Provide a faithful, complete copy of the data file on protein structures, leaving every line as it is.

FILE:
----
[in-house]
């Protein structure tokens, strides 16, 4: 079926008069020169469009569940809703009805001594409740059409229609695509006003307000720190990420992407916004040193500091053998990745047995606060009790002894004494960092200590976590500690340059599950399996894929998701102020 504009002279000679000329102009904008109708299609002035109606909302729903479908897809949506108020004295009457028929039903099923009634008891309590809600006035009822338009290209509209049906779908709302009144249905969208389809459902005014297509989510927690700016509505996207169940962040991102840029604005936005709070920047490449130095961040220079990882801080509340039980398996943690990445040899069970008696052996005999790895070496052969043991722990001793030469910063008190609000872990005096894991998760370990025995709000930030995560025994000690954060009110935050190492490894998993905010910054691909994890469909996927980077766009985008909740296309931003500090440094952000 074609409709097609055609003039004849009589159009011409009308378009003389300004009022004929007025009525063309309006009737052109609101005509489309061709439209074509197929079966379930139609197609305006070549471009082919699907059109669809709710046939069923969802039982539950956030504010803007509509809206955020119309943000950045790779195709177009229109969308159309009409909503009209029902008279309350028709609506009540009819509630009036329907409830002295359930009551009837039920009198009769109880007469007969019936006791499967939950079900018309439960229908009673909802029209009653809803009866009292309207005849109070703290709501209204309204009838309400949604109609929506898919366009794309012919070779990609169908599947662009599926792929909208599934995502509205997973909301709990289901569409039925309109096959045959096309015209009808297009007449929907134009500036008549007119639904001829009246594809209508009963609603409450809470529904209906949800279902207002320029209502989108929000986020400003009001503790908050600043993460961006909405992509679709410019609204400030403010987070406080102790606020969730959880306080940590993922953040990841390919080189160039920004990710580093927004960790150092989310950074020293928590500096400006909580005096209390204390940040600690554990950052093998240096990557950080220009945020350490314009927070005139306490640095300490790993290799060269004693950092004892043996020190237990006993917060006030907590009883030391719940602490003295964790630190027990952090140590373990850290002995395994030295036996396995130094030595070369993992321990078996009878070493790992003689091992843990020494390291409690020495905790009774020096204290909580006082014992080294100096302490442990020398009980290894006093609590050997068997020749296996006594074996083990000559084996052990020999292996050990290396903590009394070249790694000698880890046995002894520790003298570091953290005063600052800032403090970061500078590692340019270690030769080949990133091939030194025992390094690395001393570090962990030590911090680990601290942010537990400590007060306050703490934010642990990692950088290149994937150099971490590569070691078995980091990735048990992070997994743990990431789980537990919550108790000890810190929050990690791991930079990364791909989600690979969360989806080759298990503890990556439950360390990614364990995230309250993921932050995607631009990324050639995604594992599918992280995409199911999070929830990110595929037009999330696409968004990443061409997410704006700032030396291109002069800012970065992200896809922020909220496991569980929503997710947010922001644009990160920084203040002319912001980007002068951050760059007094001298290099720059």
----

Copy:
[in-house]
């Protein structure tokens, strides 16, 4: 079926008069020169469009569940809703009805001594409740059409229609695509006003307000720190990420992407916004040193500091053998990745047995606060009790002894004494960092200590976590500690340059599950399996894929998701102020 504009002279000679000329102009904008109708299609002035109606909302729903479908897809949506108020004295009457028929039903099923009634008891309590809600006035009822338009290209509209049906779908709302009144249905969208389809459902005014297509989510927690700016509505996207169940962040991102840029604005936005709070920047490449130095961040220079990882801080509340039980398996943690990445040899069970008696052996005999790895070496052969043991722990001793030469910063008190609000872990005096894991998760370990025995709000930030995560025994000690954060009110935050190492490894998993905010910054691909994890469909996927980077766009985008909740296309931003500090440094952000 074609409709097609055609003039004849009589159009011409009308378009003389300004009022004929007025009525063309309006009737052109609101005509489309061709439209074509197929079966379930139609197609305006070549471009082919699907059109669809709710046939069923969802039982539950956030504010803007509509809206955020119309943000950045790779195709177009229109969308159309009409909503009209029902008279309350028709609506009540009819509630009036329907409830002295359930009551009837039920009198009769109880007469007969019936006791499967939950079900018309439960229908009673909802029209009653809803009866009292309207005849109070703290709501209204309204009838309400949604109609929506898919366009794309012919070779990609169908599947662009599926792929909208599934995502509205997973909301709990289901569409039925309109096959045959096309015209009808297009007449929907134009500036008549007119639904001829009246594809209508009963609603409450809470529904209906949800279902207002320029209502989108929000986020400003009001503790908050600043993460961006909405992509679709410019609204400030403010987070406080102790606020969730959880306080940590993922953040990841390919080189160039920004990710580093927004960790150092989310950074020293928590500096400006909580005096209390204390940040600690554990950052093998240096990557950080220009945020350490314009927070005139306490640095300490790993290799060269004693950092004892043996020190237990006993917060006030907590009883030391719940602490003295964790630190027990952090140590373990850290002995395994030295036996396995130094030595070369993992321990078996009878070493790992003689091992843990020494390291409690020495905790009774020096204290909580006082014992080294100096302490442990020398009980290894006093609590050997068997020749296996006594074996083990000559084996052990020999292996050990290396903590009394070249790694000698880890046995002894520790003298570091953290005063600052800032403090970061500078590692340019270690030769080949990133091939030194025992390094690395001393570090962990030590911090680990601290942010537990400590007060306050703490934010642990990692950088290149994937150099971490590569070691078995980091990735048990992070997994743990990431789980537990919550108790000890810190929050990690791991930079990364791909989600690979969360989806080759298990503890990556439950360390990614364990995230309250993921932050995607631009990324050639995604594992599918992280995409199911999070929830990110595929037009999330696409968004990443061409997410704006700032030396291109002069800012970065992200896809922020909220496991569980929503997710947010922001644009990160920084203040002319912001980007002068951050760059007094001298290099720059």